Investigation shows BP Alaska reckoning with multiple accidents and leaks

An oil rig contracting for BP looms on the horizon at Prudhoe Bay this spring. (Photo by Elizabeth Harball, Alaska’s Energy Desk)

An investigation published Friday by Buzzfeed News revealed BP Alaska was responsible for a series of safety incidents on the North Slope this year, some of which put workers at risk.

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BP isn’t disputing that the incidents took place. The company has already taken extreme steps to address the issue.

As part of its report, BuzzFeed obtained a recording of Jeff Kilfoyle, health and safety manager for BP Exploration Alaska, talking to workers this September.

“Obviously any gas release is not a good thing. But a gas release of that magnitude inside a structure with people is obviously a major concern to us within Alaska and within the business,” Kilfoyle said. “That’s not a place we want to be.”

Kilfoyle was talking about a previously unreported safety incident that happened on September 10. According to BuzzFeed, two workers were exposed to a gas leak inside a building at one of BP’s drill sites. The workers weren’t injured, but the situation could have led to a deadly explosion. This was one of five spills or leaks — called Tier 1 events — that BP Alaska was responsible for this year, BuzzFeed reports.

It also reports that BP dealt with 27 worker accidents in Alaska as of Sept. 12. Buzzfeed obtained emails showing BP’s leaders were so alarmed by the incidents they forced many of their employees to halt work for the first 12 days of October. BP operates Prudhoe Bay, the biggest oil field in Alaska.  All work was halted except operating the field, drilling wells and operations required to meet regulatory and safety standards.

In an email to the company workers, BP Alaska President Janet Weiss said, “I am deeply concerned that with these trends, we are not in a stable state.”

Cathy Foerster, who sits on the Alaska Oil and Gas Conservation Commission, said the incidents described in the report are troubling, but she also thinks BP is taking the right steps to address the situation.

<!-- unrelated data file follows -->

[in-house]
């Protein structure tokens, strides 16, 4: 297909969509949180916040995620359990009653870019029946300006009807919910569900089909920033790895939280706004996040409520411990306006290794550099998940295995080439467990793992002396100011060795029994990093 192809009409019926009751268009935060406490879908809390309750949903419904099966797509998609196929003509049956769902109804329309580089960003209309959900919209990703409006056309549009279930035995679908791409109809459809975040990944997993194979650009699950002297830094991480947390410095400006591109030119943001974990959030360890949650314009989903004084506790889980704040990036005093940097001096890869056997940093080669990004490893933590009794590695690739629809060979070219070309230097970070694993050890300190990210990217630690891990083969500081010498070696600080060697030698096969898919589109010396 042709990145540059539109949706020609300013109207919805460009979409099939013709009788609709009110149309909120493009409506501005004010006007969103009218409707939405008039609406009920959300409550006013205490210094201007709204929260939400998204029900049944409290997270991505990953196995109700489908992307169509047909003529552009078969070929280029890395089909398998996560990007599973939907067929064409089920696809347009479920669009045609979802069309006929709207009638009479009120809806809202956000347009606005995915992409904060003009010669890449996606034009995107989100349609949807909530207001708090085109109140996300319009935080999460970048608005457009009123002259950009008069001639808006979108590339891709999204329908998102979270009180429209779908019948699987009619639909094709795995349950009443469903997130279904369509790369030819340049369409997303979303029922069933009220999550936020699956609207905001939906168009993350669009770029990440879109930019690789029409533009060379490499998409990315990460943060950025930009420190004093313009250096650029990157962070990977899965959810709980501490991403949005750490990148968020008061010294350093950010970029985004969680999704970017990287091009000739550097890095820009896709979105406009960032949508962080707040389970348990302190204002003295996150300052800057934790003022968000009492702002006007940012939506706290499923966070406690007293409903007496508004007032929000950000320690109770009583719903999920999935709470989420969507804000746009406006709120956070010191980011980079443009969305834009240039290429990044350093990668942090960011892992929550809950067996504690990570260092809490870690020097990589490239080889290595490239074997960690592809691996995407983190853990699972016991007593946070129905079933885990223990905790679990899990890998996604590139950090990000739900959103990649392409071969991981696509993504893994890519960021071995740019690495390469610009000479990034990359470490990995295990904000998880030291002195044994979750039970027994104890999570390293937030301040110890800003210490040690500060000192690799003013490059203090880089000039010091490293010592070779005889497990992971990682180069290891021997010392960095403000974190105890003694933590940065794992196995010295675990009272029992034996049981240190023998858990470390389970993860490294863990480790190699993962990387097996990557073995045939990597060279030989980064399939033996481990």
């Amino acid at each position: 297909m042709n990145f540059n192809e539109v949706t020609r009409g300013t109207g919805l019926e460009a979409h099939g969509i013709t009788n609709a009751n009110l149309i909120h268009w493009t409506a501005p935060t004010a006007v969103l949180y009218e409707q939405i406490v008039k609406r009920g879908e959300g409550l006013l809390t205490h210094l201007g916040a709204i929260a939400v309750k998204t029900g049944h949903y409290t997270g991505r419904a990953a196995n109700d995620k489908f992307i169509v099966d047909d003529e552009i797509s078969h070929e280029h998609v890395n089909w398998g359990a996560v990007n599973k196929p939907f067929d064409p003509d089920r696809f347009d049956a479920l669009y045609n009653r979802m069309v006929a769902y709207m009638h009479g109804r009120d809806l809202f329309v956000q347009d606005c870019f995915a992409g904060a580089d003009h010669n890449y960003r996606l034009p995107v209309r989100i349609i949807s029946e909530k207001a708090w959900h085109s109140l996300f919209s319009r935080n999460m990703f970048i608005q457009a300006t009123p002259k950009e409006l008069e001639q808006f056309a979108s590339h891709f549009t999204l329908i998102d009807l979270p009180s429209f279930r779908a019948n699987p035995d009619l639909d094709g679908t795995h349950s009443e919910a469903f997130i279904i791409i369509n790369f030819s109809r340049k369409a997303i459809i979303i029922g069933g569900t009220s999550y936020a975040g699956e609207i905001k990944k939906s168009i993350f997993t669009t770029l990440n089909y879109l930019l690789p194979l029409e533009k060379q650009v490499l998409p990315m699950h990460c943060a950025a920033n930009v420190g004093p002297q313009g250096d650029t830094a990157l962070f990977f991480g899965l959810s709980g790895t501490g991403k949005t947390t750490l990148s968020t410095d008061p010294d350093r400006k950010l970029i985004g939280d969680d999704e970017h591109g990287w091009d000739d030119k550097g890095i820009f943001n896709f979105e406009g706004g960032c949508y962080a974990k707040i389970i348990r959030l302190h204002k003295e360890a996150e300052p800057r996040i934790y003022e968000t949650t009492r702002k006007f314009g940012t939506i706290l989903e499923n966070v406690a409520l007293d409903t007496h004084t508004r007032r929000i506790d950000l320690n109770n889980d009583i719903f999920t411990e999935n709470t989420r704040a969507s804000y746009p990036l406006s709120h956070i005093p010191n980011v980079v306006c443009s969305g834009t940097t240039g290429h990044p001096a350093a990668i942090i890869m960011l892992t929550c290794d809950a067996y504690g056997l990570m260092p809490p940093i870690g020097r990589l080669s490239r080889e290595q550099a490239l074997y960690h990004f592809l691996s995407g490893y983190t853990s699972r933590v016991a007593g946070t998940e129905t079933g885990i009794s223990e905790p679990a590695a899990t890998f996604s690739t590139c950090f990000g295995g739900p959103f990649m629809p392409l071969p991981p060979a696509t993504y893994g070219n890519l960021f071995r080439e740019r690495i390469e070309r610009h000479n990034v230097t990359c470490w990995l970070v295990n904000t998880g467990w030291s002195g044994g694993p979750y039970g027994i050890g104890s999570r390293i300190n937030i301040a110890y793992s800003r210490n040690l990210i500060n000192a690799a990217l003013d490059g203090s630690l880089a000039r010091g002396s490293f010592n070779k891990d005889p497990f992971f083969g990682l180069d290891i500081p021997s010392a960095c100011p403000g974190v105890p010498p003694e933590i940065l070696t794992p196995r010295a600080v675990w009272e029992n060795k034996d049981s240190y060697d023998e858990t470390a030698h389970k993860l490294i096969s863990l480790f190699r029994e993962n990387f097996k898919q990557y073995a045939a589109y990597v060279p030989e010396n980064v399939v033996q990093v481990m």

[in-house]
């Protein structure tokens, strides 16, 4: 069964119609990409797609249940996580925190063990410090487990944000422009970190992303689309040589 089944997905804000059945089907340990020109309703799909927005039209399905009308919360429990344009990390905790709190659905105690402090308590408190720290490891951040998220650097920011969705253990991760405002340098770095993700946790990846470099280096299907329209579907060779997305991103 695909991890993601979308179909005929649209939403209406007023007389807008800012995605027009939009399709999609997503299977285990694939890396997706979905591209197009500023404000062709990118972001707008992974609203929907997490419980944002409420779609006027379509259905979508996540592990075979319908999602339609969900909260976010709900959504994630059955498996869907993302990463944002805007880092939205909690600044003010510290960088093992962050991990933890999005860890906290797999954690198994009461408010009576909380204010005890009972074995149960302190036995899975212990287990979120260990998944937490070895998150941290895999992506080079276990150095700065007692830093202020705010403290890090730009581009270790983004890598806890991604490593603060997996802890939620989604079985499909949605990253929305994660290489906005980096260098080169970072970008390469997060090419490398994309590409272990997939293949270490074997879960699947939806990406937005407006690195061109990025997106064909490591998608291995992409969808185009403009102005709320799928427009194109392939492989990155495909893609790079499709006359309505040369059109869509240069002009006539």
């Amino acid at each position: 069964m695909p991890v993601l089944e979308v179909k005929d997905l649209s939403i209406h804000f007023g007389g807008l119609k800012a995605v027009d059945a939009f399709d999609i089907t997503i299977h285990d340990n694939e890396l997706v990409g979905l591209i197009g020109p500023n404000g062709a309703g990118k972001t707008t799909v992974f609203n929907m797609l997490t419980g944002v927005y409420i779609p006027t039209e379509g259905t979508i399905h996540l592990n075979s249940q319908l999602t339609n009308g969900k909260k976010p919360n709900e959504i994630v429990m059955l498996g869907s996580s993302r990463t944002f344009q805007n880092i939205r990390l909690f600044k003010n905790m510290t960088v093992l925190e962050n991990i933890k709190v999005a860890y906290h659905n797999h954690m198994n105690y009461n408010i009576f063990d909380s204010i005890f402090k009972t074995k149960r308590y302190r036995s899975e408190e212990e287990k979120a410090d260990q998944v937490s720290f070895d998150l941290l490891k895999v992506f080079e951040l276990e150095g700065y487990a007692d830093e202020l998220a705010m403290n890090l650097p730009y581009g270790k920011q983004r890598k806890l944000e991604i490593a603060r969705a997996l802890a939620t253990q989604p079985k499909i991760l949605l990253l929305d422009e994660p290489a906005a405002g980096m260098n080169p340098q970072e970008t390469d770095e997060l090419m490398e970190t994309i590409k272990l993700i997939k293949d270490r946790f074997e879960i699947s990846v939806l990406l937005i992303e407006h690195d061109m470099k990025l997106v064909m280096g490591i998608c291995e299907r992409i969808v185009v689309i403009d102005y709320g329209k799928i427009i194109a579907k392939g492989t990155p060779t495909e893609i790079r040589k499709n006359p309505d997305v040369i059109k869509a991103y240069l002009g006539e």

“Of course it’s concerning and you can tell Janet [Weiss] is concerned,” Foerster said. “When you see a trend of either unsafe or un-environmentally sensitive events, then you definitely need to step back and take a time out, take a look at what you’re doing and assess what you need to change. And that’s what BP did.”

Foerster did dispute Buzzfeed’s implication that two of the incidents it described were caused by human error. Foerster said her agency is investigating those incidents and believes they were mechanical failures.

Foerster said because her agency only has jurisdiction over two of the incidents, she couldn’t comment on whether the age of BP’s facilities was a factor.

Richard Sears, a professor of energy resources engineering at Stanford, said the fact that Prudhoe Bay has been online for 40 years could be leading to issues, but that’s likely not the full story.

Sears, who advised the presidential commission that investigated the Deepwater Horizon Oil Spill, thinks BP is right to be worried. But he added that not all five of the leaks outlined in Buzzfeed’s report are equally serious.

“The bottom line: Is BP some kind of a scoundrel because of all this? Not really. Have they possibly let maintenance and good safety practice lapse a little bit in the last few years? That’s very possible,” Sears said. “Does it mean that something really bad is about to happen on the North Slope? I don’t think so. I always think that when a company recognizes they’ve got a problem, that’s the first step, right?”

Lois Epstein of the Wilderness Society said she’s disturbed that the public didn’t know about these incidents before Buzzfeed reported on them.

“There’s a lot of information in this report that says things were going badly for BP, and we didn’t know anything about it — the public didn’t know anything about it,” Epstein said.

In response to the report, BP sent Alaska’s Energy Desk the same written statement it sent to Buzzfeed. According to the statement,  safety and protecting the environment are the company’s “top priorities,” and its pipeline assurance program performs close to 300,000 inspections each year.

“BP reports all incidents in accordance with state and federal laws, including two natural gas releases earlier this year at a Prudhoe Bay drill site and Flow Station 3,” spokeswoman Dawn Patience said in the written statement. “While the goal is to have no releases, both of these incidents occurred during planned maintenance and were halted quickly, and neither resulted in injury to workers or impact to the surrounding environment.”